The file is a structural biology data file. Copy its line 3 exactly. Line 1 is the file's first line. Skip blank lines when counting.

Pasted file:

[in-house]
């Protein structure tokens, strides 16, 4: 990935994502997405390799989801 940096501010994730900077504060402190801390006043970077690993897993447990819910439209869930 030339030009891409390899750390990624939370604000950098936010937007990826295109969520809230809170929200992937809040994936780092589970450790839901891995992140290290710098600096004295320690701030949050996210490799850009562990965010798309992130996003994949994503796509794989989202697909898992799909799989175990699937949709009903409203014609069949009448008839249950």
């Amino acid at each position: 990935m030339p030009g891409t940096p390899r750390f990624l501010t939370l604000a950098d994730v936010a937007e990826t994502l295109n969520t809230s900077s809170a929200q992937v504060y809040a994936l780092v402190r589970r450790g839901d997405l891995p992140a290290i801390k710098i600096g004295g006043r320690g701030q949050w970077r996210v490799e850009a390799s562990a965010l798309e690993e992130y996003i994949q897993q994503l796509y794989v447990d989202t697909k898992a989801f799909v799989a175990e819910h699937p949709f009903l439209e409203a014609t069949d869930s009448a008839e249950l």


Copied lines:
């Amino acid at each position: 990935m030339p030009g891409t940096p390899r750390f990624l501010t939370l604000a950098d994730v936010a937007e990826t994502l295109n969520t809230s900077s809170a929200q992937v504060y809040a994936l780092v402190r589970r450790g839901d997405l891995p992140a290290i801390k710098i600096g004295g006043r320690g701030q949050w970077r996210v490799e850009a390799s562990a965010l798309e690993e992130y996003i994949q897993q994503l796509y794989v447990d989202t697909k898992a989801f799909v799989a175990e819910h699937p949709f009903l439209e409203a014609t069949d869930s009448a008839e249950l």